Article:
Tuesday, 22 April 2014

2014 Spring Migration Birding, Part 1: Florida

Migration is under way in Florida and I've spent the past week in Florida, from Tampa Bay to The Dry Tortugas getting a head start on migrating birds that will eventually be heading up to Ontario in May.  I've added an ABA Lifer, the Black-whiskered Vireo,(620), seen in Fort De Soto.  I didn't find one in Key West, where they usually spend their time, but one lost its way and ended up in St. Petersburg's migration hot spot.  Along the way I added more Florida Lifers, including a Common Nighthawk near Homestead, a first winter Connecticut Warbler at Fort Zachary in Key West,  a Peregrin Falcon at Fort Jefferson in the Dry Tortugas and Brown Booby on a channel marker off of the Fort.  I also discovered a sure fire cure for sea sickness getting to the Tortugas.  Take a plane!

Saturday, 5 April 2014

Spring Training Birding Wrap-up and the Black Rail

I've been back from my month of Spring Training and birding for about a week now, and the baseball season has begun.  Still the birding will go on, as migration is about to begin and another trip to Florida is on the offing, including a revisit to the Dry Tortugas.

I saw close to 150 species and added130 species to my Year List this year in Florida including two Lifers: The Bar-tailed Godwit at the beginning and at the end, a Black Rail.  I've been to Warner-Boyce Salt Springs State Park several times over the last two years, having read about Black Rail sightings, only to have been at the wrong entrance to the "Black Rail Trail" each and every time.  Until March 25, that is.  I finally figured out where the trail head was and went there one morning before work, hoping to get the rail first time out.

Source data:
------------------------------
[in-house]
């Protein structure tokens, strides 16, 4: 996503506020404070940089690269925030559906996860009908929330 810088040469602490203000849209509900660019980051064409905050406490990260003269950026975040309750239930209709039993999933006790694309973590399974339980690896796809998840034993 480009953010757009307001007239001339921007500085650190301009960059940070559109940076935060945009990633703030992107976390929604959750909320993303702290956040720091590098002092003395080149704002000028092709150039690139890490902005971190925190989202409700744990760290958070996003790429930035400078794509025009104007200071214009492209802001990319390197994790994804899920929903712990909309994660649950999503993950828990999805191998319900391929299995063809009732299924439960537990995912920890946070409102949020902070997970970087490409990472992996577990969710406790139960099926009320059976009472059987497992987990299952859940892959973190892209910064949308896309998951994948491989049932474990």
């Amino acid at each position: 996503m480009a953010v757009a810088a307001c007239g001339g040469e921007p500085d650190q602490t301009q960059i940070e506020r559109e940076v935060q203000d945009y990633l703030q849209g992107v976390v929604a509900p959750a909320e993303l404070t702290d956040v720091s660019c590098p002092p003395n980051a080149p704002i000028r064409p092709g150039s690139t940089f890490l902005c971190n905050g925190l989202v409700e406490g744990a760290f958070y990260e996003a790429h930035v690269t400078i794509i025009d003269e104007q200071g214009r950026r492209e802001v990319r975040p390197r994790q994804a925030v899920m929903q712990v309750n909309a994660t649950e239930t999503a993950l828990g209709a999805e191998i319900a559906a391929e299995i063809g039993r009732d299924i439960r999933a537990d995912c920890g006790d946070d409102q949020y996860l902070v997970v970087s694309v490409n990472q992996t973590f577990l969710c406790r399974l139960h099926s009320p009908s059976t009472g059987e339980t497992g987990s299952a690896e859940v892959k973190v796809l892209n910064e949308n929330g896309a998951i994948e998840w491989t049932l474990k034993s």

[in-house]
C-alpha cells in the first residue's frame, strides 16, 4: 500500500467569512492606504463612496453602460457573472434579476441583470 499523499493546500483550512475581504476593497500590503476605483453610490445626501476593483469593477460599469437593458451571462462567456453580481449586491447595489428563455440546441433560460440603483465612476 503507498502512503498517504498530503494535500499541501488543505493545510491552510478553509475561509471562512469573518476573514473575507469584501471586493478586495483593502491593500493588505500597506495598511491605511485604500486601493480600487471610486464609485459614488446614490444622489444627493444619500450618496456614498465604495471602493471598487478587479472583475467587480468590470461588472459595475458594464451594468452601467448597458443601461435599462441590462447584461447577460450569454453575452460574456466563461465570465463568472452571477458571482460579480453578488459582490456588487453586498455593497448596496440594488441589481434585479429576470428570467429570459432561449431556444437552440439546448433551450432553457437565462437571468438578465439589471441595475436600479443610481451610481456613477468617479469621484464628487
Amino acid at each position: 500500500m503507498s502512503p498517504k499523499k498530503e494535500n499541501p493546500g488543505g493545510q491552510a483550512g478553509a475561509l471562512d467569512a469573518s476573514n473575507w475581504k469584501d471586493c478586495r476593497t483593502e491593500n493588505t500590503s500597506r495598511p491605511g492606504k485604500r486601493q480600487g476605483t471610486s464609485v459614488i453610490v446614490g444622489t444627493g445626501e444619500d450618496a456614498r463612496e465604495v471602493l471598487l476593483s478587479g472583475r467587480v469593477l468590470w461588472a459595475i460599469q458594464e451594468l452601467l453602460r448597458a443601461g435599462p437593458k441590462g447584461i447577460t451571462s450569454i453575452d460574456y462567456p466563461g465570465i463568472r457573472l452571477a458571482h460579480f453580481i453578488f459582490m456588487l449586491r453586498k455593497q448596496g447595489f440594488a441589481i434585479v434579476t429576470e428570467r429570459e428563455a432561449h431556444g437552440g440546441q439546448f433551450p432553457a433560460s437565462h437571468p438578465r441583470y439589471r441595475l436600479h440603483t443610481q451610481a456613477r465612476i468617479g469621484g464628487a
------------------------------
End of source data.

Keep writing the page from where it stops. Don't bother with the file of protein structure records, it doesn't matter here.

No such luck.  I was in running shoes and the trail leading to the GPS coordinates was pretty much a mud slog.  I had to quickly turn around and head out for rubber boots and return another day.  Two mornings later I arrived bright and early and slogged through the mud in my brand new, snow white rubber boots.  As I rounded a corner, I was sure I was hearing a Black Rail calling, but it turned out that there were four other birders there ahead of me, and they were playing the rail call.  They were none too welcoming to the presence of an additional birder, but I quietly joined them and we did all hear the rail calling, though I did not see anything other than movement in the grass.

So I returned the next morning hoping for not only a Black Rail sighting, but maybe a photo too.  I got there bright and early and the only rails calling were Black Rails.  This morning I had the trail to myself and not only heard the Black Rail call, but got to see it cross the path.  They are a lot smaller than I expected, but as I learned, are the smallest of the rails and about the size of a sparrow.  While there I heard and saw a Sedge Wren, and like the Black Rail, was once again not able to get photo.  So, with the addition of the Black Rail and Bar-tailed Godwit, my Florida Life List is now at 233 and my ABA Life List now stands at 619.

Though I didn't get a Black Rail photo, I did get some nice photos during my last week in Florida, including one of many White-eyed Vireos, a Yellow-throated Warbler and early returningAmerican Avocets, a winter plumage Bonapart's Gull, the Franklin's Gull, and a, of course, baby Sandhill Cranes, which may be the cutest of all the baby birds: